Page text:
resourcesABOUT MT AUTHOR GUIDELINES CLASSIFIEDS EDITORIAL CALENDAR MEDIA GUIDE MASSAGE MART SCHOOLS & EDUCATION FEEDBACK
Building From the Bottom Up
I caught up with my dear friend Honora Wolfe, in her Colorado painting studio where, if she is not praying in Bhutan or doing charitable work in a Nepali free clinic, she spends most of her time now.
Vaccines and Chiropractic: Evidence-Based Medicine or Medical Dogma?
Right or wrong, the chiropractic profession has historically been against vaccinations. However, a growing trend within the profession is seeking to reverse this position.
Immunizations by Colorado DCs: Really?
You probably didn't hear about it, but back on Nov. 21, 2013, the Board of Directors of the Colorado Chiropractic Association (CCA) adopted "immunization authority" for Colorado DCs as its No. 2 legislative goal.
Why You Should Include the Single-Leg Stance Test in Every Patient Assessment
The single-leg stance (SLS) test, also known as the single-limb stance test, unipedal stance test or one-legged stance / balance test, is often used in the geriatric population to assess static postural and balance control.
Curbing Label Overwhelm
For the average consumer, reading a food package can be overwhelming: natural, organic, non-GMO, gluten free, free range ... you get the picture.
Fibromyalgia: Put the Pain in Its Place
While some fibromyalgia patients respond favorably to regular chiropractic care, others experience minimal relief. Unfortunately, many of these patients must rely on pharmacological management to relieve their constant pain.
New Medical Technologies You Need to Know
We're all familiar with how fast computers become obsolete, as well as the rapid pace of development in the field of cell phone technology. The latest smart phones are far more powerful than desktop computers were only a few years ago.
Physical Exam 101: The Hands
I am sure you are familiar with the old adage: "When the only tool in your toolbox is a hammer, everything starts to look like a nail."
Remembering Clarence Gonstead and 50 Years of the Gonstead Clinic
Dr. Clarence Selmer Gonstead (1898-1978) took chiropractic practice from back-alley bone setting to an understandable biomechanical science. His life was dedicated to clinical competency.
Medical Qigong for the Heart: Part III
Part 1 and Part II of this series focused on the physical aspect of the Heart and mental emotional aspects of the Heart respectively. Now, I would like to focus on the spiritual aspect of the Heart.
Peer Points: Always Seeking To Grow
Ellen "Kiki" Geary has spent the last decade honing her craft. As a specialist in integrative holistic care, she went straight from completing her master's degree in acupuncture and chinese herbal medicine from Bastyr University to building a successful and thriving practice in the small community of Anacortes, Washington.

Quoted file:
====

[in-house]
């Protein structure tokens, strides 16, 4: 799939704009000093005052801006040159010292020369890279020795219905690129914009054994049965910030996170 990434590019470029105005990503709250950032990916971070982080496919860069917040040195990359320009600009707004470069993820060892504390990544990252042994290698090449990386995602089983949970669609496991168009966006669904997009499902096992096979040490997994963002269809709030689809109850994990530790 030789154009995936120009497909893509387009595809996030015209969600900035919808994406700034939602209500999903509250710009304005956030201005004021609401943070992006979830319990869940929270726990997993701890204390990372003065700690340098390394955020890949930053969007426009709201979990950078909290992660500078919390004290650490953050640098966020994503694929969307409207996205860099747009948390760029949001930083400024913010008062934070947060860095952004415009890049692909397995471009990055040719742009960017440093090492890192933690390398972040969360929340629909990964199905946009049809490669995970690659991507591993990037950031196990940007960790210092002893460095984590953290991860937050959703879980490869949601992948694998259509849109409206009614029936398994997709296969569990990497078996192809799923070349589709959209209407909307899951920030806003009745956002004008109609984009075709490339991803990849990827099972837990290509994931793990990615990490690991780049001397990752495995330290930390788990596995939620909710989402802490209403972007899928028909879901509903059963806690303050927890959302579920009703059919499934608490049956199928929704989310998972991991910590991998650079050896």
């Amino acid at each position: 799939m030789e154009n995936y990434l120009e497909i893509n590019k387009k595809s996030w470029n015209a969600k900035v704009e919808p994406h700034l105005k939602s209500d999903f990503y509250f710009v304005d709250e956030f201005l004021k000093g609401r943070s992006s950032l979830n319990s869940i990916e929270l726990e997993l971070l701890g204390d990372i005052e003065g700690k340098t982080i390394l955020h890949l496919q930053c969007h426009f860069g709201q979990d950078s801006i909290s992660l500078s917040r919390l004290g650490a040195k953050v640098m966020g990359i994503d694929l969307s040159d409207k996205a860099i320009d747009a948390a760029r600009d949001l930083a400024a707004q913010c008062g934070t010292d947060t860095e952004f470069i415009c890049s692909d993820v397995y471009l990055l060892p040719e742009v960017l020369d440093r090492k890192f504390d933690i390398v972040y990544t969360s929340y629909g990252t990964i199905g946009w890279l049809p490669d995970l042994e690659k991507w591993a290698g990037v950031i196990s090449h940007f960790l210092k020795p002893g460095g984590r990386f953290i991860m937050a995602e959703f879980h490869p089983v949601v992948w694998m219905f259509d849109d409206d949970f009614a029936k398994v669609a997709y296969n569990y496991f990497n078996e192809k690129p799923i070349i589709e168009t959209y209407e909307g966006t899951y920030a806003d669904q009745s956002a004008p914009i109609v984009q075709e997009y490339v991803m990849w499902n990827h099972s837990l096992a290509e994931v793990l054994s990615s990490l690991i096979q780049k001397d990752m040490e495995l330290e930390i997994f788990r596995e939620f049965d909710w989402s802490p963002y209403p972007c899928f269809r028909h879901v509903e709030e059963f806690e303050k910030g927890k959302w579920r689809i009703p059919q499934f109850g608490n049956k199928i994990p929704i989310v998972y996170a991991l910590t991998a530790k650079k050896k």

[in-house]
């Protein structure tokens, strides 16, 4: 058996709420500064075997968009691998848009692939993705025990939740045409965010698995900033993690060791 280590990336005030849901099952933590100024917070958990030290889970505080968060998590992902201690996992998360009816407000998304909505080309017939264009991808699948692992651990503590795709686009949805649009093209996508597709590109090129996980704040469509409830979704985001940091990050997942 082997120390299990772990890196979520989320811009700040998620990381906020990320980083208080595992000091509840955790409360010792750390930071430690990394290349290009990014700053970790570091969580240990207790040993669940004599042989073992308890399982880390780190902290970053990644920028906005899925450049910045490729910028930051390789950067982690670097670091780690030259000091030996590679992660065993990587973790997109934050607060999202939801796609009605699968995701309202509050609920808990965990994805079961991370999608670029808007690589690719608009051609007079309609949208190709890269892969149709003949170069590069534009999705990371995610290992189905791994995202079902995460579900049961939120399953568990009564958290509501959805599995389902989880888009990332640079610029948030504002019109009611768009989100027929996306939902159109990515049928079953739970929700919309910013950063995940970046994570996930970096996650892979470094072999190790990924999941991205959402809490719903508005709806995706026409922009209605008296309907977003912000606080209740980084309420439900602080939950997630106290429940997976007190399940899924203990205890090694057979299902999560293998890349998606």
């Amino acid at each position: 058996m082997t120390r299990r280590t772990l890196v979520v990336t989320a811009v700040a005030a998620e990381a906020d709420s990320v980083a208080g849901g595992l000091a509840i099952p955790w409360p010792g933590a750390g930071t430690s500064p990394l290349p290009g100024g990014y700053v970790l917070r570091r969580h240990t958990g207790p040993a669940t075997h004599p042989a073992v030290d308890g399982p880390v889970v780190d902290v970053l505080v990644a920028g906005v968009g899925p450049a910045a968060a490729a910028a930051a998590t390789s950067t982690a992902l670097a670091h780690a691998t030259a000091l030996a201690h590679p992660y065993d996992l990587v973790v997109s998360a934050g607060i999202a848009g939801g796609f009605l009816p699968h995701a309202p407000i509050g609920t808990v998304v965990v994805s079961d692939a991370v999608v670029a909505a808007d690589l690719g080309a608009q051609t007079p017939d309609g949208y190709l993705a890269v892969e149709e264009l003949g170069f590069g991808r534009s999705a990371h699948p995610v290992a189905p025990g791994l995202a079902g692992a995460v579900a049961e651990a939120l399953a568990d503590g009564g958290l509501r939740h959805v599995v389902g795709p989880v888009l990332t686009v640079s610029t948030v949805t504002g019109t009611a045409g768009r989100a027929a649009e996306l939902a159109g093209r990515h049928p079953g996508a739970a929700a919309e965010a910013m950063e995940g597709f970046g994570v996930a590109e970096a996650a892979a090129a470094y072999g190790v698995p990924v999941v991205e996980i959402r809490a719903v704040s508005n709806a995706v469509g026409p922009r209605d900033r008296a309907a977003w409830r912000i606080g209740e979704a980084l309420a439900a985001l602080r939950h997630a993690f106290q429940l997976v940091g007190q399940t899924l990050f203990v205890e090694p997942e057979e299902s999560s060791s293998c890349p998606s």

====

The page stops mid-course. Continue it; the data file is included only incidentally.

Are You a Bad Chiropractic Patient?
My father was a great DC. In fact, as you might expect, he was the doctor of chiropractic I measured all other doctors against. Sadly, he died at age 61 when I was in my early 30s.
A Guide for Talking to Doctors about Acupuncture and Brain Chemistry
Before I begin any discussion of how to talk about the effects of acupuncture on brain chemistry, nervous and endocrine function, it is essential to understand just what physicians most need help with.
Finders Keepers: The Secret to Relationship-Based Marketing
Becoming a successful practitioner has less to do with what you learned in school, and more to do with your ability to find new patients and keep them!
Coding for the Subluxation: ICD-9 vs. ICD-10
When I attended chiropractic school, I was taught that chiropractors approach health care differently than the traditional medical establishment.
A Chinese Medicine Story: An Interview with Mazin Al-Khafaji
Mazin Al-Khafaji's work has interested me for years. In February 2014, we invited him for the second time to speak at the Southwest Symposium in Austin, Texas.
Knee Pain From the Kinetic Chain
As practitioners of manual medicine, chiropractors often treat patients suffering from knee pain.
A History Worth Telling
The popularity and the use of acupuncture for the treatment of animals in the United States is at its peak.
The Science of Stretching
In 1986, Rob DeCastella set a course record by running the Boston Marathon in 2:07:51, just 39 seconds off the world record.
December, 2011, Vol. 11, Issue 12
Learning from Harm
By Keith Eric Grant, PhD, NCTMB
In 2003, Ernst and Grant separately reviewed the medical literature for reports of harm from massage therapy. Both papers were consistent with Ernst's conclusion that, "Massage is not entirely risk free.However, serious adverse events are probably true rarities." I want to briefly point out and review four case reports added to the literature since those two reviews. First, let me add some motivating comments.
As noted by Cohen and Nelson (2011), the legal basis for the regulation of health care practices by the states is protection of the public from harms of incompetence and malfeasance. The latter is primarily a function of oversight and discipline. The first, ensuring competence within scope of practice, has elements both of training and of monitoring for capacity to practice. Here, I'm focusing on the aspect of training.